energy efficient homesIn this day and age everyone is aware of the environmental impact humans have had on earth, and most of us care about doing our bit to help the environment. It’s a passionate and very important topic, so I thought I would write a little on being energy efficient around the home and when building a new home.

Position of house

When you are building a new house, it’s like starting a painting with a blank canvas – ANYTHING is possible! If you are thinking of a Knock-Down Rebuild you have an added advantage, sun positions, breeze directions and surrounding views can be just a handful of things to be considered when designing and building an energy efficient home.

When you are at the design stage of building your new home, don’t forget to consider where you will place the rainwater tank and the air conditioning unit.



Have you ever walked into a dimly light room during the day and flicked the light switch on? Yep, me too, but as soon as I do it I give myself a silent stern talking too and turn it straight off. Proper use of lighting can change the way a room appears, the more natural light in a room the larger that space will appear to be. Is it possible to extend the size of your window to allow natural light in and break the inside outside barrier?

light switch

Perhaps you have a darkly lit stairwell, toilet or hallway, a skylight or sun tunnel could add natural sunlight where a window may not be possible. Design wise, Sun tunnels have come a long way, now coming in dome shaped and flush sitting on the roof.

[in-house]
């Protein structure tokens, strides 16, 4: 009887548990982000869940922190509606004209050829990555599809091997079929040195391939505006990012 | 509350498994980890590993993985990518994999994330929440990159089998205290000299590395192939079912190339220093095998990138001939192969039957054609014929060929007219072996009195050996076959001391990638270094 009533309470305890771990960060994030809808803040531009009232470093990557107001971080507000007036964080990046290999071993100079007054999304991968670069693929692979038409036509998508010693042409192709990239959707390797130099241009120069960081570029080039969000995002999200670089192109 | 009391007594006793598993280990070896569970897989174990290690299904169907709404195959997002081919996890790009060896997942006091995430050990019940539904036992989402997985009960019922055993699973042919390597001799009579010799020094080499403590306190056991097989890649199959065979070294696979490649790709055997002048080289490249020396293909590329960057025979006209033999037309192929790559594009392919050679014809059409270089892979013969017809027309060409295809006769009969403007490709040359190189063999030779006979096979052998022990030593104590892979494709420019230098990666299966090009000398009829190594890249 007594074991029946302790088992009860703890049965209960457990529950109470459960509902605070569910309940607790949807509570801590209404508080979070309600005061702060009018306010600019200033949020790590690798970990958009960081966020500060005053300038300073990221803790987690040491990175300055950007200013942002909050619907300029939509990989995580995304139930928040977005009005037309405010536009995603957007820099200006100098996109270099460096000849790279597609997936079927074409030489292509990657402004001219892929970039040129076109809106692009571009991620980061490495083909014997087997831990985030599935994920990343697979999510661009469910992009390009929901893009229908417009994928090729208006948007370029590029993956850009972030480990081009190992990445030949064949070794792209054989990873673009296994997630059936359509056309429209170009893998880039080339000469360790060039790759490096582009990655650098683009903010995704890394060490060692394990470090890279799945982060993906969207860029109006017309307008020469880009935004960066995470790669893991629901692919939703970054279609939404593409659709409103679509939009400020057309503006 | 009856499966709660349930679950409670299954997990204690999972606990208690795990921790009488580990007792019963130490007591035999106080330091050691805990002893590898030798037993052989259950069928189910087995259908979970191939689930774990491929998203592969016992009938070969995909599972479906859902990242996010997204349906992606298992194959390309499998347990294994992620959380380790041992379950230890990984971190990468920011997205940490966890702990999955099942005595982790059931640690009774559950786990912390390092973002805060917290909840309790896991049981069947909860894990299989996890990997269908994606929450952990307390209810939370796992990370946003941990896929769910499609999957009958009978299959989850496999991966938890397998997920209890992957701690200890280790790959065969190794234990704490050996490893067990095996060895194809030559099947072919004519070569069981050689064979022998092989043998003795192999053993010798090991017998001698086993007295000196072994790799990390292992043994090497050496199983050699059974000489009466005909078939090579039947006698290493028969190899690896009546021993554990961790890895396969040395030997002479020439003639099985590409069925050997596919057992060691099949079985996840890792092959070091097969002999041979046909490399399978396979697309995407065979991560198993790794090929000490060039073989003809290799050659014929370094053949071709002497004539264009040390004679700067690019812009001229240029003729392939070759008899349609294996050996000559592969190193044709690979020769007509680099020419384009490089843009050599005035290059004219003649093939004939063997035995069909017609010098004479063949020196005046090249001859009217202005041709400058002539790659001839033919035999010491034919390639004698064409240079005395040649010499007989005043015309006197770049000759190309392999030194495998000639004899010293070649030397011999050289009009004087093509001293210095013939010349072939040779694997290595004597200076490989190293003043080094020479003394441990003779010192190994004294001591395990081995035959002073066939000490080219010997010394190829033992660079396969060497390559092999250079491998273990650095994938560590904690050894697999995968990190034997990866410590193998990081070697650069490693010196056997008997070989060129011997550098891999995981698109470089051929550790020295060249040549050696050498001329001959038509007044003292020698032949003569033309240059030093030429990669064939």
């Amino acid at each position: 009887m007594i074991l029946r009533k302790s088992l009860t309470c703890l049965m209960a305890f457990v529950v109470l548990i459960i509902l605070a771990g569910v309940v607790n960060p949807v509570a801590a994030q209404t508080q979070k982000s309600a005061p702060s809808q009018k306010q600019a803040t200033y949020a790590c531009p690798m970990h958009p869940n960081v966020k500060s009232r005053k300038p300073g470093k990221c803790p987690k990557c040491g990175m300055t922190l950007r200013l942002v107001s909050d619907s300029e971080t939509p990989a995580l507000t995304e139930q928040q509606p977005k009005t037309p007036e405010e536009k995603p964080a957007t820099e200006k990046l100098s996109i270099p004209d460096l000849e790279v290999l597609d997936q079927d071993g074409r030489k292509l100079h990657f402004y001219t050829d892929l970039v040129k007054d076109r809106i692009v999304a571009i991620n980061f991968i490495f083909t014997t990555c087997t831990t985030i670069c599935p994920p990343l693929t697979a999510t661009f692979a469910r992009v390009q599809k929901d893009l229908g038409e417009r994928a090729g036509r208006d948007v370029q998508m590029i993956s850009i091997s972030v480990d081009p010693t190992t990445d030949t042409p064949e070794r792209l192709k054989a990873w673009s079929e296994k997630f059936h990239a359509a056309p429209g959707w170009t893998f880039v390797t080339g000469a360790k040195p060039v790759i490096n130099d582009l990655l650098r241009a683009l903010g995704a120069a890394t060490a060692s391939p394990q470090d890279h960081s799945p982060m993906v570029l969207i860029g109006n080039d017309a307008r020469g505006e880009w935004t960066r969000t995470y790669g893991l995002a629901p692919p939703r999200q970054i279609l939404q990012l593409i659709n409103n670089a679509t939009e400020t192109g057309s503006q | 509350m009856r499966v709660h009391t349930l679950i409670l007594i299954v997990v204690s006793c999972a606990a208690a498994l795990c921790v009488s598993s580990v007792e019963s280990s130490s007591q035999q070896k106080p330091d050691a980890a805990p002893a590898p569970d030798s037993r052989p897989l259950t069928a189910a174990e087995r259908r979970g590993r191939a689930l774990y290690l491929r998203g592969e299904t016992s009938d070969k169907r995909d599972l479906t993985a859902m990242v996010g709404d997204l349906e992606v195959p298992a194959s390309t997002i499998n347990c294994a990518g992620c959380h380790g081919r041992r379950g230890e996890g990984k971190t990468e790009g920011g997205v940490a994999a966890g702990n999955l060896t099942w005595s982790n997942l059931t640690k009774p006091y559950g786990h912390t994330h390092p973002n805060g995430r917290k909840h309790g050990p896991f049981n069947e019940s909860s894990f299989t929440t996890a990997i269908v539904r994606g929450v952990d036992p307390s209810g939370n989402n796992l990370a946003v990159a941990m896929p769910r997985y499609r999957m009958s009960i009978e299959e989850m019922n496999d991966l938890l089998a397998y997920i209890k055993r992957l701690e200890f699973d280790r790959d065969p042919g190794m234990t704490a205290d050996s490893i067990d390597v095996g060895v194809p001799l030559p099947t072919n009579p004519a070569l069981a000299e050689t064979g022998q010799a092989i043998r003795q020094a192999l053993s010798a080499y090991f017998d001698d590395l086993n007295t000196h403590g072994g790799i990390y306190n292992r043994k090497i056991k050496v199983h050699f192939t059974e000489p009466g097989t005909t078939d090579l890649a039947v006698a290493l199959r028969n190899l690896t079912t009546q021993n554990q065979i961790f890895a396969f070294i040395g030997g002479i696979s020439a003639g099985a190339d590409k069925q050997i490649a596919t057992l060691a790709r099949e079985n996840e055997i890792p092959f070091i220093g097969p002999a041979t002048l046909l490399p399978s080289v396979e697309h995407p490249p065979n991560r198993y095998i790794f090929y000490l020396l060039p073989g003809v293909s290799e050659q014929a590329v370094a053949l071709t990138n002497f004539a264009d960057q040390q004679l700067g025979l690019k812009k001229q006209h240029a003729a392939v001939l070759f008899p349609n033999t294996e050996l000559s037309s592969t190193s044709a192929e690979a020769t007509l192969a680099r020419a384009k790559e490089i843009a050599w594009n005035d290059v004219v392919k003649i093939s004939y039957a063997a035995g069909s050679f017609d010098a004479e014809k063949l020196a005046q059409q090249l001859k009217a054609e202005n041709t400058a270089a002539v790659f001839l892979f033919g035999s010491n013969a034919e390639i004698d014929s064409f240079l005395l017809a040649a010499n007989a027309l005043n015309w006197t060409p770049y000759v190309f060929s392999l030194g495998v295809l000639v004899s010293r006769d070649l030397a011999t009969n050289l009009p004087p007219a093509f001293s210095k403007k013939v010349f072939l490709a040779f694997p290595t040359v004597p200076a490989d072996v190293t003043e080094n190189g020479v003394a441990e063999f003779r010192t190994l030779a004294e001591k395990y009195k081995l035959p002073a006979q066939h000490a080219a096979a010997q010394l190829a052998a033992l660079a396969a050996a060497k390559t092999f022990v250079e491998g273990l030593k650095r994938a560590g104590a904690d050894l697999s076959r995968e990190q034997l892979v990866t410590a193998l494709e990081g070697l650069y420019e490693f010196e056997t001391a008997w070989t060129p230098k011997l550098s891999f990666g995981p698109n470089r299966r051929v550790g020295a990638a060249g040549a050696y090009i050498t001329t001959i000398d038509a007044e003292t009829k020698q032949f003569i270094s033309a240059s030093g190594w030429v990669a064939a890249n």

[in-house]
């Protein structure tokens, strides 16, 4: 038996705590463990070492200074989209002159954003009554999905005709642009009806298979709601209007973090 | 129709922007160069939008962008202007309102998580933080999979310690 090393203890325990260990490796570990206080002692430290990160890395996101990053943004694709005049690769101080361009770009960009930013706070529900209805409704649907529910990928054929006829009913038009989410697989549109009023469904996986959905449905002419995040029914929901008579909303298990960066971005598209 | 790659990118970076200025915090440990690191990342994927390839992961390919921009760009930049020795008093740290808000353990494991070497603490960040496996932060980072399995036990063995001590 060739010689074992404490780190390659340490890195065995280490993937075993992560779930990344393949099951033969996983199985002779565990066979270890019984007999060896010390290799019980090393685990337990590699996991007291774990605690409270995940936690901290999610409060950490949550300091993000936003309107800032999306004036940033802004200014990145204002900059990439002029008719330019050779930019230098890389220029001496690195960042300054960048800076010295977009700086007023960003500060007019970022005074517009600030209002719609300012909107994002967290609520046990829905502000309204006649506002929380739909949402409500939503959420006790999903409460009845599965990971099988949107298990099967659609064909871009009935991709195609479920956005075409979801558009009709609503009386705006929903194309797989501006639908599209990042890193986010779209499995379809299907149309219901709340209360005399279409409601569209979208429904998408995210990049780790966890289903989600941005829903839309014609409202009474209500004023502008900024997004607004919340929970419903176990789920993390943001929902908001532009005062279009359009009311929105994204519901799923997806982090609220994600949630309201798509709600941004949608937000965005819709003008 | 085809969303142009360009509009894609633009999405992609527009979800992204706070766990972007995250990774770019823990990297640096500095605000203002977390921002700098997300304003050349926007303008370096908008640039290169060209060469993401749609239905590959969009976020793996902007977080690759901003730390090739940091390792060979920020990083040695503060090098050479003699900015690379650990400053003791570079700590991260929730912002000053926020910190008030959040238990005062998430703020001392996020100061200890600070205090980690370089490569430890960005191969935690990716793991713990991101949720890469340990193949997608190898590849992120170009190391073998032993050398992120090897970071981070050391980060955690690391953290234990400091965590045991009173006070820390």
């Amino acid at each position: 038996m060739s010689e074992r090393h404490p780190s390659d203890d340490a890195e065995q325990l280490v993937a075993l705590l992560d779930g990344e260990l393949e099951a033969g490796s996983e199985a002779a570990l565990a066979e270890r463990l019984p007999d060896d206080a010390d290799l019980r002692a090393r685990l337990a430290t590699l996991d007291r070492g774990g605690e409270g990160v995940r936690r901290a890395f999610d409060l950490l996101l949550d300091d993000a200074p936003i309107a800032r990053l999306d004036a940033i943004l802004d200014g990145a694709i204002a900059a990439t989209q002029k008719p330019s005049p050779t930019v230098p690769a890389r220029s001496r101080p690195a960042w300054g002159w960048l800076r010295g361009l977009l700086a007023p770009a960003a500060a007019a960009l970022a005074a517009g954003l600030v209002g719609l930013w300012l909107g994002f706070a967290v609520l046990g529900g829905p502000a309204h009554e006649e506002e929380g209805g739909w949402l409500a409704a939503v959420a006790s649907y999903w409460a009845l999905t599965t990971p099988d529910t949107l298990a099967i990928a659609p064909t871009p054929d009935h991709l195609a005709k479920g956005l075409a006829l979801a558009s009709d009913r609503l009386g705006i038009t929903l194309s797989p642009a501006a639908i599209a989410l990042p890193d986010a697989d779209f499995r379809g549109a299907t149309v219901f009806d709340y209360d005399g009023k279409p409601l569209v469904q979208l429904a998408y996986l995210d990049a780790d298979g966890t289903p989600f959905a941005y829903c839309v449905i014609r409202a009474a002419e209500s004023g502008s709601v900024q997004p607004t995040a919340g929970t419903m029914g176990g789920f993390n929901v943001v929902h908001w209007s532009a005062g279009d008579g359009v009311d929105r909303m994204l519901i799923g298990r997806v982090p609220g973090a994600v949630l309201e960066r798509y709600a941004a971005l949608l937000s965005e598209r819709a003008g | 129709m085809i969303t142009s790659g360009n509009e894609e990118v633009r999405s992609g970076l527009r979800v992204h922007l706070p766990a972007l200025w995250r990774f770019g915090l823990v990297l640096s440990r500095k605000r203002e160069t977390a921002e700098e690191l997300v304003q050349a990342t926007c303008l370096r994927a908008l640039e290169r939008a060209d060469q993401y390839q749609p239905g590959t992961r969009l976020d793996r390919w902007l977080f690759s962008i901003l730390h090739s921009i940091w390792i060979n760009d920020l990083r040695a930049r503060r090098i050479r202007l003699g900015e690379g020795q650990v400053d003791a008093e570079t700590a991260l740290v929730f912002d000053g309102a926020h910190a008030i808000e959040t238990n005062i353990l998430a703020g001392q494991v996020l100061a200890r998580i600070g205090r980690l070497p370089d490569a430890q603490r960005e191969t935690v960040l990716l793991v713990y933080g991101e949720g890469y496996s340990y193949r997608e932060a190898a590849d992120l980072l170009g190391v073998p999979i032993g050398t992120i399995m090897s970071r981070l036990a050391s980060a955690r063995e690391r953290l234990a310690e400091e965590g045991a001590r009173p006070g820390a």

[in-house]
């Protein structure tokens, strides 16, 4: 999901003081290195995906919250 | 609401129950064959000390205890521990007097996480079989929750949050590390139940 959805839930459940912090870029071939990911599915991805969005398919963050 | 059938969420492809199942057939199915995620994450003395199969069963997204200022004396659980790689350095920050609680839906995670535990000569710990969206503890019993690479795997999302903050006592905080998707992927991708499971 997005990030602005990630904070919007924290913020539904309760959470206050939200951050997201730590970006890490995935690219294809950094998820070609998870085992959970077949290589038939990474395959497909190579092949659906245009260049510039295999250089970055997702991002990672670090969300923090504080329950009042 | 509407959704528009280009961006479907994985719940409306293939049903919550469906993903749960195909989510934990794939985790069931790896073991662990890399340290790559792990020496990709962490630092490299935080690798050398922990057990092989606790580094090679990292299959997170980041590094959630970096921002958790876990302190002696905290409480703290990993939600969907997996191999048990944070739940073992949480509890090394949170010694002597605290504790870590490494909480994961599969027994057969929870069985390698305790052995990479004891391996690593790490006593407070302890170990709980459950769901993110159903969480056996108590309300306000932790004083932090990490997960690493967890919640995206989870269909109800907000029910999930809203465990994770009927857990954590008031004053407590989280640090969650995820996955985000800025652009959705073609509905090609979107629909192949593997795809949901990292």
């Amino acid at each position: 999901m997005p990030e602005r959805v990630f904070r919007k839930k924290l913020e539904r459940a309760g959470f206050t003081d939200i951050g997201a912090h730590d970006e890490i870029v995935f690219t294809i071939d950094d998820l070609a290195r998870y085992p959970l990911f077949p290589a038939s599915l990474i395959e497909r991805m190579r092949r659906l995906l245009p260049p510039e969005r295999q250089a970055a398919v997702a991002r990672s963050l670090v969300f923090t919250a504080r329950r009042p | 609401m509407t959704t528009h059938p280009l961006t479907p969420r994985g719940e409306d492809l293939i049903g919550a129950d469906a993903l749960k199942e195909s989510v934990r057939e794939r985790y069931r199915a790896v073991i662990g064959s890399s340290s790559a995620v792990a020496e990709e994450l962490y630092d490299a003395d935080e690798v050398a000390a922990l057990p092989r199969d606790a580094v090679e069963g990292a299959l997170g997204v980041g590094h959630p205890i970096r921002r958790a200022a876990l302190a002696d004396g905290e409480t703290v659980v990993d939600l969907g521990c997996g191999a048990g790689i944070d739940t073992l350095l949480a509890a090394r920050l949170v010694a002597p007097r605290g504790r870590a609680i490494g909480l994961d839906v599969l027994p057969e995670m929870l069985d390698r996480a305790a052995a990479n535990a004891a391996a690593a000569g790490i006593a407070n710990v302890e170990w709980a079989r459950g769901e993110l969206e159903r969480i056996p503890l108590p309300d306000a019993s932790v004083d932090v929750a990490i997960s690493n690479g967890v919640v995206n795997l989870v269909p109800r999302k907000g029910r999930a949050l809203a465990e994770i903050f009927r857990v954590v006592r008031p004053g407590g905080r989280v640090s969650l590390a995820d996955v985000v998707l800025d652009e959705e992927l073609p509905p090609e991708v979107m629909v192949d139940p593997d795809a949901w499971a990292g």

If lighting is required, Compact Fluorescent Lamps (CFL’s) use up to 80% less energy and can last 4 to 10 times longer, and ideal for area’s that require lighting for long periods of time.

Kiddies getting up during the night? Instead of having a nightlight on the whole night an alternative could be a plug-in motion sensor light, simple yet efficient.


Windows and doors

The position of windows and doors can be designed to capture breezes, cross flow ventilation is achieved by opening windows, doors and openable skylights.

In winter windows can allow up to 40% of your heat to leak out, meaning higher heating bills. To avoid this from happening consider installing single glazing or window films on windows and skylights. The glazing is fused to the window to help control the flow of both heat in and out of the window.

Poorly fitted doors with gaps and cracks can add 25% to your heating and cooling costs. Glass sliding doors are usually poor insulators, when shopping for a new glass sliding door ensure they have insulation and glazing. It’s possible it will be a higher upfront cost, but in the long run you will be saving more off your heating and cooling bills. If you have an attached garage you may also want to consider insulating the internal walls attached, some builders may offer this as a standard inclusion, and possibly a solid garage door too.